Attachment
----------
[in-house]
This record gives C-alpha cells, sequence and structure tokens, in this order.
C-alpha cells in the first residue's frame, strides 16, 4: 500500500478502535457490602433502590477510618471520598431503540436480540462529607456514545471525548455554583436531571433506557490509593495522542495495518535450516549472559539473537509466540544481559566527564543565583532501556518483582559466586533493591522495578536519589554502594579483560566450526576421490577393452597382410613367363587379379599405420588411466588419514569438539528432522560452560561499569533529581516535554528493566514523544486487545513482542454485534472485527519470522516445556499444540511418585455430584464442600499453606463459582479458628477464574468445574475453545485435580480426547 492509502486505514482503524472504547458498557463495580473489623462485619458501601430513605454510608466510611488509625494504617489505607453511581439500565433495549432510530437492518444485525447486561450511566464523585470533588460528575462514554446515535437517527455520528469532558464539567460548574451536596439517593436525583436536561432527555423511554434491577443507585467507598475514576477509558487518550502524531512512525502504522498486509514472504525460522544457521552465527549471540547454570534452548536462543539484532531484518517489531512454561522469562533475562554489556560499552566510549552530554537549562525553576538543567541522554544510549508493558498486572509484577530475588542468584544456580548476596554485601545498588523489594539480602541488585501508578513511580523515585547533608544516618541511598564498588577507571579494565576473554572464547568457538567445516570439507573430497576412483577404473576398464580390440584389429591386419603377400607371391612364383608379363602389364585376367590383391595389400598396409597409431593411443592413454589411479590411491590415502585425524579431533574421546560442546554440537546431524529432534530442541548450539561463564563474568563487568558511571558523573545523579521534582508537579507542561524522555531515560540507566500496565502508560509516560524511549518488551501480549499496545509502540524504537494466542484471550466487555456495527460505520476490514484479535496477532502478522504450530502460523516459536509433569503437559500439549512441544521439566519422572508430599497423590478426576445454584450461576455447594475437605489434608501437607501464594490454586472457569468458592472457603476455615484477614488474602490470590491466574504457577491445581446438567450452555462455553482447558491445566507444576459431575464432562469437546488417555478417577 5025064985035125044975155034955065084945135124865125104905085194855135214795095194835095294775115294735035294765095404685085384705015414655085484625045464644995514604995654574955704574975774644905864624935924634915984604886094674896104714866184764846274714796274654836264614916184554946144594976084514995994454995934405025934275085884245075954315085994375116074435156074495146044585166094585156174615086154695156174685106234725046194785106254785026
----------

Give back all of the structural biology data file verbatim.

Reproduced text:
[in-house]
This record gives C-alpha cells, sequence and structure tokens, in this order.
C-alpha cells in the first residue's frame, strides 16, 4: 500500500478502535457490602433502590477510618471520598431503540436480540462529607456514545471525548455554583436531571433506557490509593495522542495495518535450516549472559539473537509466540544481559566527564543565583532501556518483582559466586533493591522495578536519589554502594579483560566450526576421490577393452597382410613367363587379379599405420588411466588419514569438539528432522560452560561499569533529581516535554528493566514523544486487545513482542454485534472485527519470522516445556499444540511418585455430584464442600499453606463459582479458628477464574468445574475453545485435580480426547 492509502486505514482503524472504547458498557463495580473489623462485619458501601430513605454510608466510611488509625494504617489505607453511581439500565433495549432510530437492518444485525447486561450511566464523585470533588460528575462514554446515535437517527455520528469532558464539567460548574451536596439517593436525583436536561432527555423511554434491577443507585467507598475514576477509558487518550502524531512512525502504522498486509514472504525460522544457521552465527549471540547454570534452548536462543539484532531484518517489531512454561522469562533475562554489556560499552566510549552530554537549562525553576538543567541522554544510549508493558498486572509484577530475588542468584544456580548476596554485601545498588523489594539480602541488585501508578513511580523515585547533608544516618541511598564498588577507571579494565576473554572464547568457538567445516570439507573430497576412483577404473576398464580390440584389429591386419603377400607371391612364383608379363602389364585376367590383391595389400598396409597409431593411443592413454589411479590411491590415502585425524579431533574421546560442546554440537546431524529432534530442541548450539561463564563474568563487568558511571558523573545523579521534582508537579507542561524522555531515560540507566500496565502508560509516560524511549518488551501480549499496545509502540524504537494466542484471550466487555456495527460505520476490514484479535496477532502478522504450530502460523516459536509433569503437559500439549512441544521439566519422572508430599497423590478426576445454584450461576455447594475437605489434608501437607501464594490454586472457569468458592472457603476455615484477614488474602490470590491466574504457577491445581446438567450452555462455553482447558491445566507444576459431575464432562469437546488417555478417577 5025064985035125044975155034955065084945135124865125104905085194855135214795095194835095294775115294735035294765095404685085384705015414655085484625045464644995514604995654574955704574975774644905864624935924634915984604886094674896104714866184764846274714796274654836264614916184554946144594976084514995994454995934405025934275085884245075954315085994375116074435156074495146044585166094585156174615086154695156174685106234725046194785106254785026